Monday, September 12, 2011

Who Won the Republican Debate on September 12th?

As the second Republican primary debate in less than a week, tonight's event served as a sort of re-match for Rick Perry and Mitt Romney. Who won this time, and were the other candidates, like Michele Bachmann, able to make any progress?

Perry and Romney were more evenly matched when they debated each other. Perry was more confident and sure-footed than his first debate performance, but Romney was also strong. Romney was more articulate and specific in his answers; Perry at least staunched the bleeding from the last debate. But Perry was harmed far more by his exchanges with other candidates.

As Elephant Watcher anticipated, Perry's first big test was how to deal with the fallout from his "Social Security is a Ponzi scheme" remarks. Perry explained that he felt Social Security as it is currently designed will ultimately fail, and that something needs to be done to fix it. This is the response he should have given last time. Perry toned down the overheated rhetoric of the previous debate. He was clearly on the defensive, but he was much more able in this debate.

Romney chose to go on the offensive against Perry. He asked Perry about the assertions in his book that Social Security is unconstitutional and should be transferred from the federal to state government. Perry was unfazed and gave as good as he got. Romney erred in attacking Perry so directly; it made him look negative.

Romney was asked about Romneycare, just as he has in all his previous debates. Debate moderators do not seem to tire of asking him about it. Romney gave a strong response, contrasting Romneycare with Obamacare. Perry and Michele Bachmann criticized him, but they were no better prepared than before, and Romney won the issue.

During the September 7th debate, Bachmann declined to attack Perry. This time, she went on the offensive. She offered a sharp critique of Perry's attempt to require girls to take a vaccine for a cancer-causing STD. Perry attempted to explain that the program allowed parents to "opt out," but he did not get the point across. Bachmann, along with Rick Santorum denounced him for trying to "force girls to take an injection." Perry was shaken.

Bachmann and Santorum also joined forces to attack Perry on immigration policy. They accused him of supporting illegal immigrants by providing subsidies for their college education. Perry was booed by an otherwise friendly audience.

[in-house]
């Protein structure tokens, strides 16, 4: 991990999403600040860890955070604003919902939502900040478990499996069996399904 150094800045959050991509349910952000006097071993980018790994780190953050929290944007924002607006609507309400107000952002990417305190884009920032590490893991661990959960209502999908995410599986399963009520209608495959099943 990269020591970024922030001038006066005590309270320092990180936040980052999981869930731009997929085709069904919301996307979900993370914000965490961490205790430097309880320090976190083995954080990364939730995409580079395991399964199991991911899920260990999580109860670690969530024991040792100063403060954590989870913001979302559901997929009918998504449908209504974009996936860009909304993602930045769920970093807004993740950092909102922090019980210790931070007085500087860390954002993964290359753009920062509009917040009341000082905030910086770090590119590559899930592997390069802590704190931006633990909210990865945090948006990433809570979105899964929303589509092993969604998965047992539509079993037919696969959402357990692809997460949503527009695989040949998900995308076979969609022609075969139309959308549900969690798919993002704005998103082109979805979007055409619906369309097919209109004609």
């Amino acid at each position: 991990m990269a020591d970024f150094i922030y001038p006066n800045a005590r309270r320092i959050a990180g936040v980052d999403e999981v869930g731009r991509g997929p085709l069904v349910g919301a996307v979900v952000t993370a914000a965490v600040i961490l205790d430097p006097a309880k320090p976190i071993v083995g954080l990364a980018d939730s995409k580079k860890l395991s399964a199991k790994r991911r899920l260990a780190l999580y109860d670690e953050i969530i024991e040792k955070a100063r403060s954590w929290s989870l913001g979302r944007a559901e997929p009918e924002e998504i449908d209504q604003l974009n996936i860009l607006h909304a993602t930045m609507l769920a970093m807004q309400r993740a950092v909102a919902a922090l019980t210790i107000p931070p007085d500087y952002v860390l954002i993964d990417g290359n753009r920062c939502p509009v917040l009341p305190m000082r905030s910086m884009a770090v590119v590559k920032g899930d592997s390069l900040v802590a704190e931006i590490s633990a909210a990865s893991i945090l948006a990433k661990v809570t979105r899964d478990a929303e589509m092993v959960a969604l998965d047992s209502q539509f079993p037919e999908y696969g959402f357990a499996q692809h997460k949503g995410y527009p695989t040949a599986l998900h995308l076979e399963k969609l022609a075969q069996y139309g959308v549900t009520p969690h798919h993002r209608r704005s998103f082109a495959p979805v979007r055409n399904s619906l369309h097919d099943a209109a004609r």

Newt Gingrich once again won great applause by saying that Barack Obama scares Americans far more than Perry or Romney. But Gingrich again failed to explain why he should be president instead of the other candidates. He really needed to go on the offensive, despite the risks, because he needs to bring the "major" candidates down to his level. Gingrich arguably had the best answers of any candidate, but if he's not considered in the running, it won't do him any good.

Jon Huntsman gave a stronger debate performance than in the two previous debates. He gave a clear argument for why he should be chosen over Perry and Romney: Utah--when he served as governor--had the highest job growth rate of any state in the country. But like the other "minor" candidates, Huntsman needs to find a way to get himself into the top tier before anyone will pay attention.

What was the overall impact of the debate? While Perry healed some of the damage he inflicted upon himself regarding Social Security, new wounds were opened by Bachmann and Santorum's attacks against his conservative credentials. If they can keep up the attacks, Perry will need to fight a war on two fronts. As Perry lost, Romney gained by default--and by a disciplined debate performance. Bachmann has a long way to go toward bringing down Perry in Iowa, but she may realize that she scored some points by attacking him. Perry needs to be concerned going forward, as the debates have not been good to him.